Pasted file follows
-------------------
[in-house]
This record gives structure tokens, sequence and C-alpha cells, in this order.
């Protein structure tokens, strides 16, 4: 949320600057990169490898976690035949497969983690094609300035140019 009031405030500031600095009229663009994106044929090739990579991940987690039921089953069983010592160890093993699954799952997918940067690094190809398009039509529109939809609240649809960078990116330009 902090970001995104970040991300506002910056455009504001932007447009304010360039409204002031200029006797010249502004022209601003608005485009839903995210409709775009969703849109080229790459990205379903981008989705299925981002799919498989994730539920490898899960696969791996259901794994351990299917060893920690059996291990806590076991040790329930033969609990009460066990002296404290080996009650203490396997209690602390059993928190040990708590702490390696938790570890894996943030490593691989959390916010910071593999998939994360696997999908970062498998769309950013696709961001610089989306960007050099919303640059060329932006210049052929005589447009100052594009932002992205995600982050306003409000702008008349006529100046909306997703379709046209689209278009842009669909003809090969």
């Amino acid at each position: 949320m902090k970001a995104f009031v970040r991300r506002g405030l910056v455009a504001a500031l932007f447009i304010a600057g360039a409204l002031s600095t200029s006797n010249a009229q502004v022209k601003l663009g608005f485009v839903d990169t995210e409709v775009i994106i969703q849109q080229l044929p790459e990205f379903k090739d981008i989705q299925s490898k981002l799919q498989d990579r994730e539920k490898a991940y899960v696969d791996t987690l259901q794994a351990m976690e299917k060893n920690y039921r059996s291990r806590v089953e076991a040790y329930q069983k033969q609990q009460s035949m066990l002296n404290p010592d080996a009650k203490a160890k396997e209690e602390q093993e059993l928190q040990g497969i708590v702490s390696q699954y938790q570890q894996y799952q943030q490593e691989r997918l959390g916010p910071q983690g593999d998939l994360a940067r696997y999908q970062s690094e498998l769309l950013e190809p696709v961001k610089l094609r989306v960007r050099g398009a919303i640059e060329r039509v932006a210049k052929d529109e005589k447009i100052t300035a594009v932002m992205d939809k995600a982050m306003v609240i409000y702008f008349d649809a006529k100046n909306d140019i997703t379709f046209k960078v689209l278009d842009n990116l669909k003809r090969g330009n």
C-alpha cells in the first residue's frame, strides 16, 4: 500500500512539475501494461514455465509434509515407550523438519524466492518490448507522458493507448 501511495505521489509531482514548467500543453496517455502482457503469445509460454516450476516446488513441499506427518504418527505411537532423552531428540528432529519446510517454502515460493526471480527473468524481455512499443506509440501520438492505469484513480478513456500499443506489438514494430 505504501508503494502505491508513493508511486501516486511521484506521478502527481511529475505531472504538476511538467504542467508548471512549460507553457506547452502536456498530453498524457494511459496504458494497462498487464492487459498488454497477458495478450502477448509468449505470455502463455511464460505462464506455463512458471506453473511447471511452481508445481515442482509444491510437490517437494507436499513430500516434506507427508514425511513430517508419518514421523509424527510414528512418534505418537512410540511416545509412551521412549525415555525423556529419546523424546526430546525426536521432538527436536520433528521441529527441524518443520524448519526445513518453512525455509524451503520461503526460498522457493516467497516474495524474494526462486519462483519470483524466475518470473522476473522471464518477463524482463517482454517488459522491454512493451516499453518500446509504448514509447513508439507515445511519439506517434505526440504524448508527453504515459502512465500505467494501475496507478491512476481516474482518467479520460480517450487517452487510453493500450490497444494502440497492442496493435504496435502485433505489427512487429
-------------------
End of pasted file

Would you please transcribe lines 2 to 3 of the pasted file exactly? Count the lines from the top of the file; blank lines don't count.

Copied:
This record gives structure tokens, sequence and C-alpha cells, in this order.
């Protein structure tokens, strides 16, 4: 949320600057990169490898976690035949497969983690094609300035140019 009031405030500031600095009229663009994106044929090739990579991940987690039921089953069983010592160890093993699954799952997918940067690094190809398009039509529109939809609240649809960078990116330009 902090970001995104970040991300506002910056455009504001932007447009304010360039409204002031200029006797010249502004022209601003608005485009839903995210409709775009969703849109080229790459990205379903981008989705299925981002799919498989994730539920490898899960696969791996259901794994351990299917060893920690059996291990806590076991040790329930033969609990009460066990002296404290080996009650203490396997209690602390059993928190040990708590702490390696938790570890894996943030490593691989959390916010910071593999998939994360696997999908970062498998769309950013696709961001610089989306960007050099919303640059060329932006210049052929005589447009100052594009932002992205995600982050306003409000702008008349006529100046909306997703379709046209689209278009842009669909003809090969």